It is much, much easier to make fish jerky if you have electric appliances. That’s not realistic for a survival scenario, but it is the best way to go if you have caught a mess of fish and want to try some different ways to prepare it.

Ovens as Dehydrators

You don’t have to have a fancy dehydrator, like this one found on Amazon, to make fish (or other kinds) of jerky. Your oven is an excellent dehydrator and can make fantastic jerky. The key to using an oven to make jerky is to keep the temperature as low as you can. If your oven has a “warm” setting, that’s the one to use. If it doesn’t, use 150°.

To make fish jerky in the oven, start by cutting the fish into fillets or thin strips. The fish should be no thicker than your finger. Soak the fillets in brine for an hour, then remove them. Pat the fillets dry and place them on baking racks. Make sure none of the pieces touch. Place the racks in the oven and let the fish dry for about twelve hours.

When it’s done, the fish should be dry to the touch and just slightly soft. It shouldn’t be stiff or hard. Let the jerky cool, then eat it or store it away for later.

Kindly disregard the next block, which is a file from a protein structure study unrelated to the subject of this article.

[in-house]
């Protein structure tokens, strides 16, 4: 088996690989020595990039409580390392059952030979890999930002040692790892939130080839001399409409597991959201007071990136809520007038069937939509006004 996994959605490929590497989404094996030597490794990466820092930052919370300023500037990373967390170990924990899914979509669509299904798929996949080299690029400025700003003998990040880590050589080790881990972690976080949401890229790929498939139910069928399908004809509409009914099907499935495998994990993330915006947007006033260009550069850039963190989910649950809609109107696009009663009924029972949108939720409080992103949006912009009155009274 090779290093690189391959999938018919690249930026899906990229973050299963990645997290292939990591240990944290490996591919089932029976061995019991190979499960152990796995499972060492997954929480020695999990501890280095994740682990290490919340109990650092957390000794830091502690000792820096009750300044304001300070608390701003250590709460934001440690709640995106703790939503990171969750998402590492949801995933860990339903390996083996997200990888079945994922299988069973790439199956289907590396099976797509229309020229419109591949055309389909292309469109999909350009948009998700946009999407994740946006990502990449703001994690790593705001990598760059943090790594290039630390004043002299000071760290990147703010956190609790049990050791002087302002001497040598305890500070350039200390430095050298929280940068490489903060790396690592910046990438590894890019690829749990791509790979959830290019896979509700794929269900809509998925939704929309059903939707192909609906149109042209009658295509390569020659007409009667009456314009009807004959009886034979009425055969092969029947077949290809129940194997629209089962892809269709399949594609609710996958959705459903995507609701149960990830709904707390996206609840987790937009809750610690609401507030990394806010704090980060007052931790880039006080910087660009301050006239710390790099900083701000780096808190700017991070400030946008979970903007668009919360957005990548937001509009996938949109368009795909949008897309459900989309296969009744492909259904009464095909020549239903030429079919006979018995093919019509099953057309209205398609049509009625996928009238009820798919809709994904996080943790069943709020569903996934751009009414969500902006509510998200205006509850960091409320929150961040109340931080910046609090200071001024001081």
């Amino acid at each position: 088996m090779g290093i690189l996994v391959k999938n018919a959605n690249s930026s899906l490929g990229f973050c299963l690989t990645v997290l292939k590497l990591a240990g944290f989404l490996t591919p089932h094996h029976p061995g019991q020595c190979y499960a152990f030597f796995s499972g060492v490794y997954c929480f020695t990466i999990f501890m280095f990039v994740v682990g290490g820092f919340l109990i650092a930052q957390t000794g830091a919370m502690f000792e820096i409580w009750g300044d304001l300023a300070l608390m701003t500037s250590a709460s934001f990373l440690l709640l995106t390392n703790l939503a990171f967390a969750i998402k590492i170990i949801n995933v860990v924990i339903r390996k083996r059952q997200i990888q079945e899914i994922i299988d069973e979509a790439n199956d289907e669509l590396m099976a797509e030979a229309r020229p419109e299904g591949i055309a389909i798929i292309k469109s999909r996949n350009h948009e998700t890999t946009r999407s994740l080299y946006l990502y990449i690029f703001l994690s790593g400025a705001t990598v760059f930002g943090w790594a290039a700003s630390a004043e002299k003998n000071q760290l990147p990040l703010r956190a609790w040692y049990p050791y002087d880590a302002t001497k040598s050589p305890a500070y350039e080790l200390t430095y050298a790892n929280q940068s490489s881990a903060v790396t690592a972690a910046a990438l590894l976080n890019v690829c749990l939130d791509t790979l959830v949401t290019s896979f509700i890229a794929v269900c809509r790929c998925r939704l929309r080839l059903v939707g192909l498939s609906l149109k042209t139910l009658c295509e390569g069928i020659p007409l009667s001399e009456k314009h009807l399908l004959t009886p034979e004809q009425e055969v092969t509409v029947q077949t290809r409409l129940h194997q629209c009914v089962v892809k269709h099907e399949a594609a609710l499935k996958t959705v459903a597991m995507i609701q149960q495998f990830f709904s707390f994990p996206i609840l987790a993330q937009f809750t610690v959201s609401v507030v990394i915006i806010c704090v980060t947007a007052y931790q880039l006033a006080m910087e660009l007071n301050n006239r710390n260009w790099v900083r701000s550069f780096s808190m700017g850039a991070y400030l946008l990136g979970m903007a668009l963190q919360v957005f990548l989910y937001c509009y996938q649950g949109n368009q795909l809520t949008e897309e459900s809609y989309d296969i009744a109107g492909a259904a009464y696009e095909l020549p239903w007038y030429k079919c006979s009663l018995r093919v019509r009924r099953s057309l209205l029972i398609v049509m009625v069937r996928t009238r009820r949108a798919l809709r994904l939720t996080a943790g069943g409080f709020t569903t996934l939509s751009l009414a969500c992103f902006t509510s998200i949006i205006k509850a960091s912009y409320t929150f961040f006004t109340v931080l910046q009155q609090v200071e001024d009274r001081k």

Using a Dehydrator

The ultimate way to make any kind of jerky is with a purpose-built food dehydrator. If you happen to own one, it’s a great way to make fish jerky. Follow the directions for your model to make fish jerky.

What Can Go Wrong

The biggest risk in making jerky in an oven or dehydrator is overcooking. Don’t let the heat get too high, and don’t let the fish sit in the heat too long. Either one will result in fish bricks instead of fish jerky. Unless you are facing a life-and-death food shortage, overdried fish won’t be worth eating.

Bonus Tips

Now that you know the process of making fish jerky in the wild, I have come up with some helpful tips to help with your success and enjoyment of the process.

  • Spices: If you have any access to spices or herbs while you are making jerky, this can add more flavor. If you make sure of local flora or fauna, make sure that the plants you do use are safe and not poisonous.